Hook: # 14 and 12 nymph hook

  • Bead: Optional, 2,3 – 2,6 mm gold bead on # 14 hook and 2,6 – 3mm on # 12 hook.
  • Thread: 8/0 Black
  • Weight: Optional but advisable, depending on the strength of the current.
  • Tail: 3 – 6 Squirrel tail, water mongoose or similar dark brown or black fibres the length of the hook shank or longer.
  • Abdomen: Three partly striped peacock herl
  • Ribbing: Copper wire and optional, 3- 4 turns of blue, copper or gold crystal flash
  • Thorax: Peacock herl
  • Legs (hackle): Sparse dark dun or black hackle

This imitation should be fished in the cushioned boundary layer just above the stream bottom, as deep as possible. It is not that the nymph necessarily drifts this deep but fish that avoid currents and lie within the cushioned boundary layer would rather accept a food source that drifts within range so that they do not exert too much energy reaching it.  The Zak may be tied with a couple of turns of crystal flash and with a gold bead (that acts as a trigger and a weight) as in the photos, for fast flowing streams but in clear low waters it is advisable to use less flash and at times even exclude the bead. When targeting fish in slow or no current areas a Leisenring Lift or even the occasional hump mend would lift the fly off the bottom and imitate a fleeing nymph triggering a reaction. When the Leisenring lift is executed it helps to wiggle the rod tip to create an erratic swimming action. When fishing these imitations in fast currents, drag free, it is necessary to fish up or up and across using a strike indicator for depth control and strike detection. Fish often sample imitations in strong currents and spit the fly after realizing that it is not the real thing, the indicator will warn the angler to strike as soon as possible to set the hook. When fishing in slow or no current areas and using a Leisenring Lift, it is often not necessary to use an indicator as the take will be felt and the drag of the indicator on the water surface may alert fish. For maximum results, use a long tapered leader with 5X tippet (double figure fish are often landed on 5x tippet) and insure that drag does not have an effect on the fly.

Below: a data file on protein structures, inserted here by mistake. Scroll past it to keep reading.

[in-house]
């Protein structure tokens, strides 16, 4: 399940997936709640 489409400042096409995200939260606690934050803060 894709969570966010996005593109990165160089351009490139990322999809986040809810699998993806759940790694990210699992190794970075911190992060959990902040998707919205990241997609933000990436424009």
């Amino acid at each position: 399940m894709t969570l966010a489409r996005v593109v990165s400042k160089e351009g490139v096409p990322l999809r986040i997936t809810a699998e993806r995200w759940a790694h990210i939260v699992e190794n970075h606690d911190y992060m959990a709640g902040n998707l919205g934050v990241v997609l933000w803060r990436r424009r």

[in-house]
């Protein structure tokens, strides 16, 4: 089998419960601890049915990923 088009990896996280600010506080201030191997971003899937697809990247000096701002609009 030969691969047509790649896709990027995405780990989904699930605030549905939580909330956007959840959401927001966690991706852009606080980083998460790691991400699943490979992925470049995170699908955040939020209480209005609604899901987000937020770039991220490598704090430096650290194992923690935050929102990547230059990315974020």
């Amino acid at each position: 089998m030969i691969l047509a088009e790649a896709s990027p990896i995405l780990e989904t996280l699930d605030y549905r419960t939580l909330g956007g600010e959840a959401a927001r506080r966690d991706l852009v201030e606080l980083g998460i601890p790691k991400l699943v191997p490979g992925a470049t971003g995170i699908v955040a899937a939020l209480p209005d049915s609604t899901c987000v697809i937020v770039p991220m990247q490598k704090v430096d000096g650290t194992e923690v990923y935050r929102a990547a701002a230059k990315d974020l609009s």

The Leptophlebiidae dun imitation shown in the photograph above was developed by Fred Steynberg specifically to imitate the duns of this family found in the North Eastern Cape. The pattern is neither suggestive nor exact, but is impressionistic, and requires the following materials:

Hook: # 14 or 12 thin wire dry fly hook.

  • Tail: Brown or black deer hair or water mongoose fibres.
  • Abdomen: Ring neck pheasant tail fibres or mottled turkey tail fibres
  • Wing: Mottled or partly bared brown deer hair fibres
  • Legs (hackle): Dark Brown or red-brown hackle, cut level so that the fly sits with its body on the water surface.
  • Thread: 8/0 Black or dark brown

This imitation should be fished with a drag free drift in the slow or fast moving current areas with a long leader and 5X tippet.